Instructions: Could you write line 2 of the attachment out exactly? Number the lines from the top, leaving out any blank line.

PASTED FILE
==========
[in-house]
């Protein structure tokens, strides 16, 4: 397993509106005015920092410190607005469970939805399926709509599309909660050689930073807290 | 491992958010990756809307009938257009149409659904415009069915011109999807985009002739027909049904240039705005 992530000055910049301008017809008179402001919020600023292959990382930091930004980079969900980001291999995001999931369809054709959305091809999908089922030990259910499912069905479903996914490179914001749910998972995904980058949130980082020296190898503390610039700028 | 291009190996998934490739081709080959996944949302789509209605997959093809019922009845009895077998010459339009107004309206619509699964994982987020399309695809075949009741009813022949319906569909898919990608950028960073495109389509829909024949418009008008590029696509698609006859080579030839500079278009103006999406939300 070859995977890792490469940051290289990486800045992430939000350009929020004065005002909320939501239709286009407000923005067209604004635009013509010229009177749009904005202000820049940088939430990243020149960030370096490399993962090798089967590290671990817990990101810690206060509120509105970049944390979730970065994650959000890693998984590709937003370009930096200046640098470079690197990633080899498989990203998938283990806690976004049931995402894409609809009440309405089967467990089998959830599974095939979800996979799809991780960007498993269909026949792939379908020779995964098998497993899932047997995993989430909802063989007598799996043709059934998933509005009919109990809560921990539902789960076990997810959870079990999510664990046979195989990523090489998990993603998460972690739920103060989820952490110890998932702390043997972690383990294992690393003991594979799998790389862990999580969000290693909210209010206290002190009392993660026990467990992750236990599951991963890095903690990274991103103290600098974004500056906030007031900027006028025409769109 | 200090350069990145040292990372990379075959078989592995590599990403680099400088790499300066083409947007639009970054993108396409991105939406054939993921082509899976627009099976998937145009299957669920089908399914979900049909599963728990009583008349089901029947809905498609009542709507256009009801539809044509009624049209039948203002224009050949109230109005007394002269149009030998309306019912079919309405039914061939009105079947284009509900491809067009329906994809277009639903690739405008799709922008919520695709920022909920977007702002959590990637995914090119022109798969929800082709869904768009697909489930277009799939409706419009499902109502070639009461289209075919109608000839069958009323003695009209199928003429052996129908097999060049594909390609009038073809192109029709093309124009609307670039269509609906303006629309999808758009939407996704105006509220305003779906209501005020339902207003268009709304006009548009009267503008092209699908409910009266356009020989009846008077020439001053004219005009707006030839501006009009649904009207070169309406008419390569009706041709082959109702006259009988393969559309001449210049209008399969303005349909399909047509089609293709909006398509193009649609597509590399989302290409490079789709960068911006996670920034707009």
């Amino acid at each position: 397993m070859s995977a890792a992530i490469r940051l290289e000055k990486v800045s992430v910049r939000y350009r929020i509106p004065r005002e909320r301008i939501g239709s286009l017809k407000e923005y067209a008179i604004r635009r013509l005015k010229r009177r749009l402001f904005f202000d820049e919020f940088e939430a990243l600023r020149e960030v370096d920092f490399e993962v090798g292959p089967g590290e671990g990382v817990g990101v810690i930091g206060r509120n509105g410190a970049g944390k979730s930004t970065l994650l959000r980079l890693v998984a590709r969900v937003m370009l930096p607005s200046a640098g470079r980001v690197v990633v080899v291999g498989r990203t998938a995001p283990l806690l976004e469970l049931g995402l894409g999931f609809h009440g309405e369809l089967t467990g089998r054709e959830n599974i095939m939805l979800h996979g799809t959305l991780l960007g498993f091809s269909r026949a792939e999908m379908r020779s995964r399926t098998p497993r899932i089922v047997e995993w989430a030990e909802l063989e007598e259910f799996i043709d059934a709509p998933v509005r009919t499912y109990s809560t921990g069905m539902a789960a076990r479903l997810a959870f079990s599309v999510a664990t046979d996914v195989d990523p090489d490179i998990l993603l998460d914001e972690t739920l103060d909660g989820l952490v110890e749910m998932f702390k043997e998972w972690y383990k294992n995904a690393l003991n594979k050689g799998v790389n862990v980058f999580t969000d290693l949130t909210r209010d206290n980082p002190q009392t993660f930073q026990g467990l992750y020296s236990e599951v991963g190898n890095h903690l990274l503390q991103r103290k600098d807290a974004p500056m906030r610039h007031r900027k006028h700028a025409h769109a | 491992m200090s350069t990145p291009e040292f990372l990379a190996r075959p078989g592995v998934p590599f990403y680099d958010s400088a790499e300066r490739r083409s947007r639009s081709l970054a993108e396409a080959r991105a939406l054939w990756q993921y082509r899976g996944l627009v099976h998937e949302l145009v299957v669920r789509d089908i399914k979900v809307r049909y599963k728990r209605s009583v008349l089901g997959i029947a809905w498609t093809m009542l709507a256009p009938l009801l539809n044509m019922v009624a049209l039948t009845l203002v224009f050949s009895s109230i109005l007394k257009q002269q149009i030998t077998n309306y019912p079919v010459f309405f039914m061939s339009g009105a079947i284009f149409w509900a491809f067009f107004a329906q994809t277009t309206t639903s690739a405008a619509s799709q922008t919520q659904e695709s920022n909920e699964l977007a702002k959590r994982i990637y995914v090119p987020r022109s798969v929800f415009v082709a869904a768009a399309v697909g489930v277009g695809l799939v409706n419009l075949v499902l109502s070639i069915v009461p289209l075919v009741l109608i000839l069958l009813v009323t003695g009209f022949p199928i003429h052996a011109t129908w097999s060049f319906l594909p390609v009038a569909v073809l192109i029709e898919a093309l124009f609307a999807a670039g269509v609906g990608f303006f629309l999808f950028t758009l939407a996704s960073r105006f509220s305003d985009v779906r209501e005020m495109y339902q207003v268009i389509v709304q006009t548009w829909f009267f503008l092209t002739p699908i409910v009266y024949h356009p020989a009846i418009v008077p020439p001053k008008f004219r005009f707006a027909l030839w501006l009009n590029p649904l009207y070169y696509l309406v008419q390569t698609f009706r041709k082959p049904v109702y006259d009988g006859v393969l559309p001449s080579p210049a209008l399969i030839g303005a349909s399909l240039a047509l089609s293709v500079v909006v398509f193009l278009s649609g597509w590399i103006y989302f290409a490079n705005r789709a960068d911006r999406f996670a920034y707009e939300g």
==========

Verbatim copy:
């Protein structure tokens, strides 16, 4: 397993509106005015920092410190607005469970939805399926709509599309909660050689930073807290 | 491992958010990756809307009938257009149409659904415009069915011109999807985009002739027909049904240039705005 992530000055910049301008017809008179402001919020600023292959990382930091930004980079969900980001291999995001999931369809054709959305091809999908089922030990259910499912069905479903996914490179914001749910998972995904980058949130980082020296190898503390610039700028 | 291009190996998934490739081709080959996944949302789509209605997959093809019922009845009895077998010459339009107004309206619509699964994982987020399309695809075949009741009813022949319906569909898919990608950028960073495109389509829909024949418009008008590029696509698609006859080579030839500079278009103006999406939300 070859995977890792490469940051290289990486800045992430939000350009929020004065005002909320939501239709286009407000923005067209604004635009013509010229009177749009904005202000820049940088939430990243020149960030370096490399993962090798089967590290671990817990990101810690206060509120509105970049944390979730970065994650959000890693998984590709937003370009930096200046640098470079690197990633080899498989990203998938283990806690976004049931995402894409609809009440309405089967467990089998959830599974095939979800996979799809991780960007498993269909026949792939379908020779995964098998497993899932047997995993989430909802063989007598799996043709059934998933509005009919109990809560921990539902789960076990997810959870079990999510664990046979195989990523090489998990993603998460972690739920103060989820952490110890998932702390043997972690383990294992690393003991594979799998790389862990999580969000290693909210209010206290002190009392993660026990467990992750236990599951991963890095903690990274991103103290600098974004500056906030007031900027006028025409769109 | 200090350069990145040292990372990379075959078989592995590599990403680099400088790499300066083409947007639009970054993108396409991105939406054939993921082509899976627009099976998937145009299957669920089908399914979900049909599963728990009583008349089901029947809905498609009542709507256009009801539809044509009624049209039948203002224009050949109230109005007394002269149009030998309306019912079919309405039914061939009105079947284009509900491809067009329906994809277009639903690739405008799709922008919520695709920022909920977007702002959590990637995914090119022109798969929800082709869904768009697909489930277009799939409706419009499902109502070639009461289209075919109608000839069958009323003695009209199928003429052996129908097999060049594909390609009038073809192109029709093309124009609307670039269509609906303006629309999808758009939407996704105006509220305003779906209501005020339902207003268009709304006009548009009267503008092209699908409910009266356009020989009846008077020439001053004219005009707006030839501006009009649904009207070169309406008419390569009706041709082959109702006259009988393969559309001449210049209008399969303005349909399909047509089609293709909006398509193009649609597509590399989302290409490079789709960068911006996670920034707009």